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>> these are people that don't understand what my interpretive philosophy is. >> reporter: born in trenton, new jersey to civilian immigrant parents who came lou ellis island he attended public grade school in agent like high school in new york city. he enrolled in georgetown university in washington, d.c. after graduation he went onto study at harvard law school. >> for more on the justice's legacy al jazeera's lisa stark joins us live from washington, d.c. and lisa, what does scalia's death mean for the obama administration? >> reporter: well, first we should mention as you might pictures president obama has ordered that flags be lowered to half staff around the country in public buildings in honor of the justice. but really what the president has to now look at is who he is going to a point this vacancy. and he made it clear tonight, that he is planning on moving forward with such an point. here is what president obama said. >> i plan to fulfill my
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constitutional responsibilities to nominated knat a successor in due time. there will be plenty of time for me to do so and for the senate to fulfill its responsibility to give that person a fair hearing and a timely vote. these are responsibilities i take seriously as should everyone. 78 the president saying i will appoint someone and you need to step up to the plate and insure that you vet this person and & have a vote on the person i appoint. we can already see this will be a tough road. mitch mcconnell who is the leader of the republican and seat an really on the republican side releasing a statement today saying the american people should have a vote in the selection of the next supreme court justice. therefore, this vacancy should not be filled until we have a new president. well, equally outspoken is the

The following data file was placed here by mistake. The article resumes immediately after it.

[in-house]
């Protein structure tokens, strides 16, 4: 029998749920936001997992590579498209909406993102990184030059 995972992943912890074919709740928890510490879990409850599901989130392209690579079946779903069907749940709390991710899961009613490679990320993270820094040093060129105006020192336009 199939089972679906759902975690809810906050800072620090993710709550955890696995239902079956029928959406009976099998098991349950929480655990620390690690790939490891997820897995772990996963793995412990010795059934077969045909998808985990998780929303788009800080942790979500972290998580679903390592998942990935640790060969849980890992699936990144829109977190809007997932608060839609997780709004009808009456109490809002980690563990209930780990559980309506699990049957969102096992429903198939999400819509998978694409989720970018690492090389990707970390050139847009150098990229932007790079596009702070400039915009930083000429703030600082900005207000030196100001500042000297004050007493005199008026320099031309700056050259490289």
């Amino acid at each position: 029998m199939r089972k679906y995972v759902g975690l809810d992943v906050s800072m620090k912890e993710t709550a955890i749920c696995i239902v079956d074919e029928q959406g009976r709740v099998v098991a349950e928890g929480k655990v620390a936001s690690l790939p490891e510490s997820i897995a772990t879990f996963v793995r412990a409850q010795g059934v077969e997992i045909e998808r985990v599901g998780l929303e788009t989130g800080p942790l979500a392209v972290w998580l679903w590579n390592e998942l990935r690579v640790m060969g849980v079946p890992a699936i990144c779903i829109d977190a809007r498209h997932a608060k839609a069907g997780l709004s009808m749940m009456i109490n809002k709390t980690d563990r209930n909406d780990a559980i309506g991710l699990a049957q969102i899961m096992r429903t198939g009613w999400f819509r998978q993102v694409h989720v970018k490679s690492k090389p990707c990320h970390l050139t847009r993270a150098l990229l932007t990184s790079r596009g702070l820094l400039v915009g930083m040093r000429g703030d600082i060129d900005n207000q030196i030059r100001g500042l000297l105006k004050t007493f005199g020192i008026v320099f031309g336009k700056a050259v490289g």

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leader on the democratic side harry reid, he said the president can and should send the senate a nominee right away. with so many important issues pending before the court, the senate has a responsibility to fill the vacancies as soon as possible. but really, lori jane, we can expect that this vacancy will simply not be filled before the election. the president will are nominate someone, perhaps the senate will begin to debate had person, but it's just too polarized on the capitol hill for any kind of a nominee to ge get approved befoe the next president is elected. >> lisa, how do you think the impact, this is going to impact the cases before the court this session? >> reporter: well, this could have a significant impact on a number of cases. you know, i talked to tom goldstein he has argued 38 cases b court, he also run runs socies block which takes a look at the court and the court's action. the 5-4 cases are likely now to
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go 4-4 meaning the lower court ruling would stand and be no precedent set by the supreme court. that could happen in cases involving union fees. cases involving one person, one vote. there are some significant cases. it could happen with president obama's immigration law and the con extra accept tiff mandate under the affordable care act. one other kikes this year is the case of affirmative action in college admissions. scalia was opposed to affirmative action. we know which way he would have gone on that case. that case will now only be decided by seven justices because elena saying inning has had to recuse herself, one of the liberal justices, we could still see the court strike down affirmative action in college admissions because we just have three liberal justices that will be ruling on that, four more conservative justices on the other side. but clearly this will have a big impact on the very controversial
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cases that were before the court this session that are before the court this session. >> all right, lisa stark in washington, d.c., thank you. republican presidential candidates were in greenville, south carolina tonight for the presidential debate leading up to state's primary. randall pinkston is there live. and randle, what's the reaction from the candidates on the death of antonin scalia? >> reporter: quite somber. behind meet right now, i should mention that the candidates of course will be coming in to the spin room, you may even see some of them passing behind me as we were talking. before we talk about justice ca leah, we must say this debate may very well go down as one of the most contentious face-offs in any modern day suppress shall campaign the insults were fast and furious, some of them personal. but the evening did begin on a serious somber note a moment of silence and respect for the detective of justin antonin scalia and talking about the vacancy of the justice and who should fill. it the fight began over cruz and